“Success in any business — you’ve got to do a good job for your customers,” said Anthony. “We provide them with quality furniture and great customer service, so that they’ll want to come back, generation after generation.”
Their business plan works, obviously, as seen in the hearts of the fourth generation of men working at the store, Loy Anthony Waters IV, 25, and Lee Waters, 22, sons of Anthony and Sally.
Both Georgia Southern graduates look forward to continuing the legacy. “I was born into the business,” said Loy. “I think there’s something special about working with your family. It’s fun to give back to something that’s been instrumental to my whole life. The part I enjoy the most, this furniture business is really a people business. I love the family and people I work with and the people we serve.”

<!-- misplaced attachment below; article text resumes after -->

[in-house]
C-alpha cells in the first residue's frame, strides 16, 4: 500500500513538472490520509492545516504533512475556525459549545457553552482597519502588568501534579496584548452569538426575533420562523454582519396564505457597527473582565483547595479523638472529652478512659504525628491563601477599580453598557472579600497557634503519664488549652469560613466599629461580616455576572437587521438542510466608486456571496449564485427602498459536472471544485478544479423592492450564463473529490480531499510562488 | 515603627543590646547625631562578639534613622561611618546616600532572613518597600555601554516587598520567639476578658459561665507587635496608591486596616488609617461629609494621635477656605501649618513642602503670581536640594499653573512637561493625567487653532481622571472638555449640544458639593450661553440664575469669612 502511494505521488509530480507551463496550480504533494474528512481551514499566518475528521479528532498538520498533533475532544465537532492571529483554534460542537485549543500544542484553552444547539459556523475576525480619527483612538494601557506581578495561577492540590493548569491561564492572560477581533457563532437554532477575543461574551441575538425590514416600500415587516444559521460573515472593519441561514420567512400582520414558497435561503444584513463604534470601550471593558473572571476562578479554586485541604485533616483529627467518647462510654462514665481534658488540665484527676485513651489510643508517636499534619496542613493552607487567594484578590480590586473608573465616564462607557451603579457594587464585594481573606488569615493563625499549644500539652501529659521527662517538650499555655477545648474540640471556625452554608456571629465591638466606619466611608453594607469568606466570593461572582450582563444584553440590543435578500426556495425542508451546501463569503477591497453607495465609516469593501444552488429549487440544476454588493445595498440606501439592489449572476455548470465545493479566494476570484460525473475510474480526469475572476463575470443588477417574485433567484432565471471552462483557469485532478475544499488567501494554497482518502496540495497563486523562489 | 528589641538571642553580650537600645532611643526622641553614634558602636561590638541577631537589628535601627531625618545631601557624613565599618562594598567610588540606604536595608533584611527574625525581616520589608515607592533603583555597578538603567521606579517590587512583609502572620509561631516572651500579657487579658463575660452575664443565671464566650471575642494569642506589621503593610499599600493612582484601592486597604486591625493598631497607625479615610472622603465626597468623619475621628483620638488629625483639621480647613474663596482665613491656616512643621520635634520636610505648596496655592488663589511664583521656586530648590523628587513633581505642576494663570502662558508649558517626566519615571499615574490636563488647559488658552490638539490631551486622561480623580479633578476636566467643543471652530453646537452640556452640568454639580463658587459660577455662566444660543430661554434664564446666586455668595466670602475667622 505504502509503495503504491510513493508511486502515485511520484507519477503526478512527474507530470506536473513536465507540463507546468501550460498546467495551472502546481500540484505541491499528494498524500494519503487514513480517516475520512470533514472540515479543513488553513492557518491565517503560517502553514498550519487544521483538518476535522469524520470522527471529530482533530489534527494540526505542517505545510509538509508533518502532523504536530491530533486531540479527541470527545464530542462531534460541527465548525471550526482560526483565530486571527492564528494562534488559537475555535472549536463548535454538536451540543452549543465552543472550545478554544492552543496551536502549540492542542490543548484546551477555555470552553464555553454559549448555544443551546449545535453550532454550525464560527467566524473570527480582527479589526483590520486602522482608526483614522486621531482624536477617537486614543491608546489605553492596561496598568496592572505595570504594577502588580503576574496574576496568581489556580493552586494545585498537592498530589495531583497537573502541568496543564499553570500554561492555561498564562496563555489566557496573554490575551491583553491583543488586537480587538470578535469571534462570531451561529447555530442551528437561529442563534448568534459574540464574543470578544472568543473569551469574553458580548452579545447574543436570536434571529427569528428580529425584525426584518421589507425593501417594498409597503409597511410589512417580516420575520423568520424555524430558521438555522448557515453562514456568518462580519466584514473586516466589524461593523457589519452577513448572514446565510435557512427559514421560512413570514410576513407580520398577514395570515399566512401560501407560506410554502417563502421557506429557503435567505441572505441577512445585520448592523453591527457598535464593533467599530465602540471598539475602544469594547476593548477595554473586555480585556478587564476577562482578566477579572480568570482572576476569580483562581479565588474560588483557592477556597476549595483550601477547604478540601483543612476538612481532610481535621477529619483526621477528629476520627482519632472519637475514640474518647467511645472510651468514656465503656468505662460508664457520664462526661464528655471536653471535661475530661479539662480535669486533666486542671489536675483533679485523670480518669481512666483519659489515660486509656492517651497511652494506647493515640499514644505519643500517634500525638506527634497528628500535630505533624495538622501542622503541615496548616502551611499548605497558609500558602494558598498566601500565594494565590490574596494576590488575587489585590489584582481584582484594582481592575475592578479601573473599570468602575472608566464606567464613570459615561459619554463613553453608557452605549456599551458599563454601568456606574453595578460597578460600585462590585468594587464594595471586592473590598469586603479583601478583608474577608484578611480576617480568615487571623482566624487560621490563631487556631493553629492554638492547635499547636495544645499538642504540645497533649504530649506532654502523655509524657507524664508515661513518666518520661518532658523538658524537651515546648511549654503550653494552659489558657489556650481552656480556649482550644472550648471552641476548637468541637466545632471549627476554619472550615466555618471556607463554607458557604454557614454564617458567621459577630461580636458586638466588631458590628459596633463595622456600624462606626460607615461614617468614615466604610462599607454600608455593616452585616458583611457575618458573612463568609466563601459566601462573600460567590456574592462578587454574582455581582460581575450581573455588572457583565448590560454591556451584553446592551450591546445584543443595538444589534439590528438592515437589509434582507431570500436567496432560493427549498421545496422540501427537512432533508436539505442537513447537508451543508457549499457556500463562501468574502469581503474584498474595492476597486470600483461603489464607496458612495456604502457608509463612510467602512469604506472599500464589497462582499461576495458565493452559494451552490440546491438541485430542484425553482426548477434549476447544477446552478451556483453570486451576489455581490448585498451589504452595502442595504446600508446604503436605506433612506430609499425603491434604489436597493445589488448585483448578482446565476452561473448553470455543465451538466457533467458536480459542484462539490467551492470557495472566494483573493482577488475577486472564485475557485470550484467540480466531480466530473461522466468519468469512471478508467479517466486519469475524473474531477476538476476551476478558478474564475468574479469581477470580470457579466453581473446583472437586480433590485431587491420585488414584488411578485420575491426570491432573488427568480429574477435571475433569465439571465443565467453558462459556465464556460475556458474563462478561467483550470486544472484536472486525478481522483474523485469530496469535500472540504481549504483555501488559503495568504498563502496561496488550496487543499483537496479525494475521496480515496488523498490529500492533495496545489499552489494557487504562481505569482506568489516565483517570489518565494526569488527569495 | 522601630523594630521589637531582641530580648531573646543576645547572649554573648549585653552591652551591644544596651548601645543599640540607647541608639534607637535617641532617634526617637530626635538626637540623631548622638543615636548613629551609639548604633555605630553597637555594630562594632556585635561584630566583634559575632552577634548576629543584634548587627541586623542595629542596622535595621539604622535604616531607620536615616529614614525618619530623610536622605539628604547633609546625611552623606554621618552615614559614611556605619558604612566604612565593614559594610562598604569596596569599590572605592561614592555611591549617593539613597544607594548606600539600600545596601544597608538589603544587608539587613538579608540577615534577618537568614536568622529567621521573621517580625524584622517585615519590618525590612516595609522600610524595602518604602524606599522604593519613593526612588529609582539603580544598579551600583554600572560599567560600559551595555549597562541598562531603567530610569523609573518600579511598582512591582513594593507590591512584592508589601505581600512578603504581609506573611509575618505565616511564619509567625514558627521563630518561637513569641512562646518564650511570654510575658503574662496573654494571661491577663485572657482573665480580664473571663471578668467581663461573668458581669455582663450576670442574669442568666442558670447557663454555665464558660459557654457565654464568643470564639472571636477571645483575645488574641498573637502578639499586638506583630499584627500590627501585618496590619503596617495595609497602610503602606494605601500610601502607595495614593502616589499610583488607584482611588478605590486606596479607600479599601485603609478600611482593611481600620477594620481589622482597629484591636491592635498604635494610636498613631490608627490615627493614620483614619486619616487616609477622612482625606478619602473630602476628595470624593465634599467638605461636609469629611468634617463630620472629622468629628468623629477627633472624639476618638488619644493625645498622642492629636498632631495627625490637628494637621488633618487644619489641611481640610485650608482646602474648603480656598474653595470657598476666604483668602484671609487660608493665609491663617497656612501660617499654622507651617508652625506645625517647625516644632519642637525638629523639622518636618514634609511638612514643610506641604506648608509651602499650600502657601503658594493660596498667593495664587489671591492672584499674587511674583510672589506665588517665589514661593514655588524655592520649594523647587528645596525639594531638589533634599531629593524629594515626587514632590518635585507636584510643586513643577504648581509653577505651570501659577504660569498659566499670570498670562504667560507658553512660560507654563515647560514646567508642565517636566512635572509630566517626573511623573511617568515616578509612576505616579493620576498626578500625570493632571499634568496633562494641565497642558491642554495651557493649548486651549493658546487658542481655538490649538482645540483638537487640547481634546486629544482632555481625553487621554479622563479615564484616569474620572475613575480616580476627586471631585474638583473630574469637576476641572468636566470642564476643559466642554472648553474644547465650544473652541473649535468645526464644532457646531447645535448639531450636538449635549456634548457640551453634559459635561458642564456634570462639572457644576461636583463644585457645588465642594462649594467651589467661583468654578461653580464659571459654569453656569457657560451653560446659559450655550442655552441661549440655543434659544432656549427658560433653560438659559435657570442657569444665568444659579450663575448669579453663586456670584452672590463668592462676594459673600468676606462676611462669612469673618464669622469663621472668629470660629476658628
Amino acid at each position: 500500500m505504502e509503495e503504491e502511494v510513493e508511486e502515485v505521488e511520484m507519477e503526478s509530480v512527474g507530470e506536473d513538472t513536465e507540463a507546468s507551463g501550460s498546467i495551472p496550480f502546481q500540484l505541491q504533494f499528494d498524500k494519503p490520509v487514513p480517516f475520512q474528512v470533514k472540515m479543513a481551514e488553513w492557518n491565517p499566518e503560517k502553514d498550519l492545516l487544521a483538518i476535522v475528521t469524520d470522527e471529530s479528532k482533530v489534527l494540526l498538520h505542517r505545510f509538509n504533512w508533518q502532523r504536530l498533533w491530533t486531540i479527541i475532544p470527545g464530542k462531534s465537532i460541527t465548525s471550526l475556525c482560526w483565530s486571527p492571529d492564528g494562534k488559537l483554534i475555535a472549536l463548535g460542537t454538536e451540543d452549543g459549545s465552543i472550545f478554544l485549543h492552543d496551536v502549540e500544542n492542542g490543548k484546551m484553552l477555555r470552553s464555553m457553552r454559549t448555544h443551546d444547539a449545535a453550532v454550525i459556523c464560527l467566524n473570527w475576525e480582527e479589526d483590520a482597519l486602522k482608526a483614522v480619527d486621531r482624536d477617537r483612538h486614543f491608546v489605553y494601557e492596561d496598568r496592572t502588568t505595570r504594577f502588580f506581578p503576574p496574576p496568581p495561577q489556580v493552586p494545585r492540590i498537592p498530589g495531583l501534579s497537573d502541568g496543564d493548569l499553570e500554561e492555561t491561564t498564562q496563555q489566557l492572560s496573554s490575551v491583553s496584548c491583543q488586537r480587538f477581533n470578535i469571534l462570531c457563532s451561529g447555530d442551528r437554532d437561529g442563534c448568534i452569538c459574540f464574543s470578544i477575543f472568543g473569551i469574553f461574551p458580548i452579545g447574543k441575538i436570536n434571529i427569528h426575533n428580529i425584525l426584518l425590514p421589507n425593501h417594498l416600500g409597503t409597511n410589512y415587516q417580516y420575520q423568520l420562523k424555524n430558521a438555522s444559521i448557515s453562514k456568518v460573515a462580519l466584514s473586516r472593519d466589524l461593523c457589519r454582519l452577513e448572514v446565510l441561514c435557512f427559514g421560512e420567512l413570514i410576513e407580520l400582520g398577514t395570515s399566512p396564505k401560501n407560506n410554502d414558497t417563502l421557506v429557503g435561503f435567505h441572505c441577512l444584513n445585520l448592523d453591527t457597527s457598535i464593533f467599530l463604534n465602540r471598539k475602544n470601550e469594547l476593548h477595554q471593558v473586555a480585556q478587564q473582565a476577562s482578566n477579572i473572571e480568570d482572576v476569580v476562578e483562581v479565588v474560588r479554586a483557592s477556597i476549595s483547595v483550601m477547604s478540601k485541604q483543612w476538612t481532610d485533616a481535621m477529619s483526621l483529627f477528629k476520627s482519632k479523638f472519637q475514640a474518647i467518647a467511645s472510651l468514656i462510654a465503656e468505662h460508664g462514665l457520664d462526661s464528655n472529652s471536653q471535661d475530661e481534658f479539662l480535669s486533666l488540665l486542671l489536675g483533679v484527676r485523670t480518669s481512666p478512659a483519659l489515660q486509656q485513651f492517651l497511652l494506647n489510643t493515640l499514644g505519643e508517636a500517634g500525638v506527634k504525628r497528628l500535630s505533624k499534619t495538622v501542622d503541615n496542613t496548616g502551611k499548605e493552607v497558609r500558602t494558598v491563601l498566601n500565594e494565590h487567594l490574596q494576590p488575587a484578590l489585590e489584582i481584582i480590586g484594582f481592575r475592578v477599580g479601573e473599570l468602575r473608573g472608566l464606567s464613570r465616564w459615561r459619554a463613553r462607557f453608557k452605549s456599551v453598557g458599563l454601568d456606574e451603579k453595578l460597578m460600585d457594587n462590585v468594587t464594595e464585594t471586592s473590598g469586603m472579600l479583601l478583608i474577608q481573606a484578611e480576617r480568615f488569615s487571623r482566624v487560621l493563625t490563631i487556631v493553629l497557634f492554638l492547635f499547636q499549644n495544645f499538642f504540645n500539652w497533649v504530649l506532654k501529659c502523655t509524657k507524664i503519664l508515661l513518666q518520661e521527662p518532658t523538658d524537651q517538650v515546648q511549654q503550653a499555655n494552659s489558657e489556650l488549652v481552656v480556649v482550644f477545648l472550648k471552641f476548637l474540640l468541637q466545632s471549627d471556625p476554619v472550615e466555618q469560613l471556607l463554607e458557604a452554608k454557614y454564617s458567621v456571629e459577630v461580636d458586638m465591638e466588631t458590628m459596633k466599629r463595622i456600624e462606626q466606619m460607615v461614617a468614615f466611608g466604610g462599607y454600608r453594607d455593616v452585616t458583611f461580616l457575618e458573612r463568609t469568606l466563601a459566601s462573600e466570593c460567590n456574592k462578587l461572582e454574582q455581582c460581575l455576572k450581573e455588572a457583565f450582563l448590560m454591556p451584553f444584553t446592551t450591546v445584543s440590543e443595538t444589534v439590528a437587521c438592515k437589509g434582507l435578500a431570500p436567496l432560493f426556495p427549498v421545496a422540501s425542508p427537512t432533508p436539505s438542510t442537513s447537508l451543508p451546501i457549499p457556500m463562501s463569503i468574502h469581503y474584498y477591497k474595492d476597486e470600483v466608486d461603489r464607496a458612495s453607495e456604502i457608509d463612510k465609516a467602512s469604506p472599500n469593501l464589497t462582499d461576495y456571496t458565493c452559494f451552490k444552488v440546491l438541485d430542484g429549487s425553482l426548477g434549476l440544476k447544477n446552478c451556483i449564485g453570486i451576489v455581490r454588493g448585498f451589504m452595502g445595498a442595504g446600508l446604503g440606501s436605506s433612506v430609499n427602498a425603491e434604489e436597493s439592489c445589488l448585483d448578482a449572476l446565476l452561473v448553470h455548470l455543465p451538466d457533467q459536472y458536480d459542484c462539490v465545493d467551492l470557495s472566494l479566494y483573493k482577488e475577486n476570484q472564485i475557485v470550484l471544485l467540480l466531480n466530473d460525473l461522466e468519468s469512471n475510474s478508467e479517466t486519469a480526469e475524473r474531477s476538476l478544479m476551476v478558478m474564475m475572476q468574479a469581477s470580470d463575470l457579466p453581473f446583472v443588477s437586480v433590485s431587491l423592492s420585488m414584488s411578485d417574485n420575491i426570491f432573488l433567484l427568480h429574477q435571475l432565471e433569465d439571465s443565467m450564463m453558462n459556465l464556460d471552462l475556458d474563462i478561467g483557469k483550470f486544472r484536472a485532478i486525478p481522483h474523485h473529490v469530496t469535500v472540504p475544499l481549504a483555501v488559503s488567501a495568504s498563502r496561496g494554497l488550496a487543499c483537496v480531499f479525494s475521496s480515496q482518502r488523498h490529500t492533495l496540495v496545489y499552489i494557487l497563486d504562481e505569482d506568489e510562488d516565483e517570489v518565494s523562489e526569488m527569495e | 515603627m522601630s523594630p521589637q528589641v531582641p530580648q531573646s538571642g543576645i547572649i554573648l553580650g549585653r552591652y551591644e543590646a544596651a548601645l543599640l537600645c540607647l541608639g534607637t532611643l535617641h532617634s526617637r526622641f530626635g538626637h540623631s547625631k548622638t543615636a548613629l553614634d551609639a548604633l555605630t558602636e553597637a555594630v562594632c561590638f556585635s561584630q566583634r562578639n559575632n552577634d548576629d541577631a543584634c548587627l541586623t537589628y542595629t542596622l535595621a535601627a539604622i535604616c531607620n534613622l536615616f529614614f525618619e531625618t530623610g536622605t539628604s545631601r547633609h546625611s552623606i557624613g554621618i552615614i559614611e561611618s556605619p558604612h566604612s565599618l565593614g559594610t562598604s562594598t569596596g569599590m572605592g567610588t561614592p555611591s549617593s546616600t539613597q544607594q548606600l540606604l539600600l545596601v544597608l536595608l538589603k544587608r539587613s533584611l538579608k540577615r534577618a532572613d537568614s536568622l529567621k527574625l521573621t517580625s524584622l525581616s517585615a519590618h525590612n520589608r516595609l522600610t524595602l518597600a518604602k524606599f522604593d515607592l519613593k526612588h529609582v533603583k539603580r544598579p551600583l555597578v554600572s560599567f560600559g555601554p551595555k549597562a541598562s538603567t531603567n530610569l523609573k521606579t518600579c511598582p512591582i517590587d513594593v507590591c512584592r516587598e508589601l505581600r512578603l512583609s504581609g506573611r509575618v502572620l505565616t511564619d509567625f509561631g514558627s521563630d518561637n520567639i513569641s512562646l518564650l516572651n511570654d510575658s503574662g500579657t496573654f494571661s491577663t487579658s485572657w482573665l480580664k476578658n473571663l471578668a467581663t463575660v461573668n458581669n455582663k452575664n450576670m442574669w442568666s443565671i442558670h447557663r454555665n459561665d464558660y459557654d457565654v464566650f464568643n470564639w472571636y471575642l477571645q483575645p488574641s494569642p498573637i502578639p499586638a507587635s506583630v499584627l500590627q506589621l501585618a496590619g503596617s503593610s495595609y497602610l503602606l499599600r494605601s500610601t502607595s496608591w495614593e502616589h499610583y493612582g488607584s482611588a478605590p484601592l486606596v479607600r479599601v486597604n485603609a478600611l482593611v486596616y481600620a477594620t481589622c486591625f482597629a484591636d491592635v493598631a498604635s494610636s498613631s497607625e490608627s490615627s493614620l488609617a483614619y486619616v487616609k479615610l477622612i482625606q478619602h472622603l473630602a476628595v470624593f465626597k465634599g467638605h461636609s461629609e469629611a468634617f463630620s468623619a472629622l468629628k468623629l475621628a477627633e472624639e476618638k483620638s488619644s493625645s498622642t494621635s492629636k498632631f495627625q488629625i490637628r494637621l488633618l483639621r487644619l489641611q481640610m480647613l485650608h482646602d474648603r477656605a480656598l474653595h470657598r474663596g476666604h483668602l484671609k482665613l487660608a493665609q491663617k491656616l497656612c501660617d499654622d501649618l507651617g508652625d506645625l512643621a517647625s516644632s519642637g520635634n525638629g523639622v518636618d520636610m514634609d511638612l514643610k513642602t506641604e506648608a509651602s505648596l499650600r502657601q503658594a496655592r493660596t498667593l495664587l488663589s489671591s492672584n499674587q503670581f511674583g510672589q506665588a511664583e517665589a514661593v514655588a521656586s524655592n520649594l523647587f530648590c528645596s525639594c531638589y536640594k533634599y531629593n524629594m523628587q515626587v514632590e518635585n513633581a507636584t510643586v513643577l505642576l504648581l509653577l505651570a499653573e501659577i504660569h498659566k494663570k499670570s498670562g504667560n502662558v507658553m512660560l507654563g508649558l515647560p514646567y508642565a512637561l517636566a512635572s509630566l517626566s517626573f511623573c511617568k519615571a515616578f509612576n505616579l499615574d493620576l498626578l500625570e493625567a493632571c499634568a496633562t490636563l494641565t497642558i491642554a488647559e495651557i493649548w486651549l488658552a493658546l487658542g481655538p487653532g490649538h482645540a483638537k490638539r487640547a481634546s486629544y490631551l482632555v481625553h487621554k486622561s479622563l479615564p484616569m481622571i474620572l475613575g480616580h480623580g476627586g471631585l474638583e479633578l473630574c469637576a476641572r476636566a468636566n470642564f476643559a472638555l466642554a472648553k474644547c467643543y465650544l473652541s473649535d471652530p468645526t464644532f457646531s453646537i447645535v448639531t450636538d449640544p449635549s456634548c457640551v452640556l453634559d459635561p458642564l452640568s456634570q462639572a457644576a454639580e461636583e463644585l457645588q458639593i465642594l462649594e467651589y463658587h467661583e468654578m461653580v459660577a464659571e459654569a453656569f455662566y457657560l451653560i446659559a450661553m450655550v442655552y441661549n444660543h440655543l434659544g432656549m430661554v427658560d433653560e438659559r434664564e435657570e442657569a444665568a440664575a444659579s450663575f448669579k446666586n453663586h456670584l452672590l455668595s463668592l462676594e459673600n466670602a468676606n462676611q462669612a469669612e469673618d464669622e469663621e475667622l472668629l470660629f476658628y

Lee concurred and added, “I chose to come in the business because I see the life Granddaddy and Grandmama had, and I see the life Mama and Daddy have, and that’s the life I want.”
“We always look to give something before expecting anything in return,” said Loy. With a grin directed at his granddaddy, Loy said, “Work is a privilege.” Si smiled in return, acknowledging that he’d uttered those words many times to his kids and grandkids.
Si and Ida, married for 62 years, are blessed with three children: Anthony, married to Sally; Fred, who works in Evans with Ranco Tent Rentals and has two children, Anna and John, and daughter, Laurie, married to Judge Michael Muldrew. Laurie and Michael are the parents of Daniel, Joseph and Kate.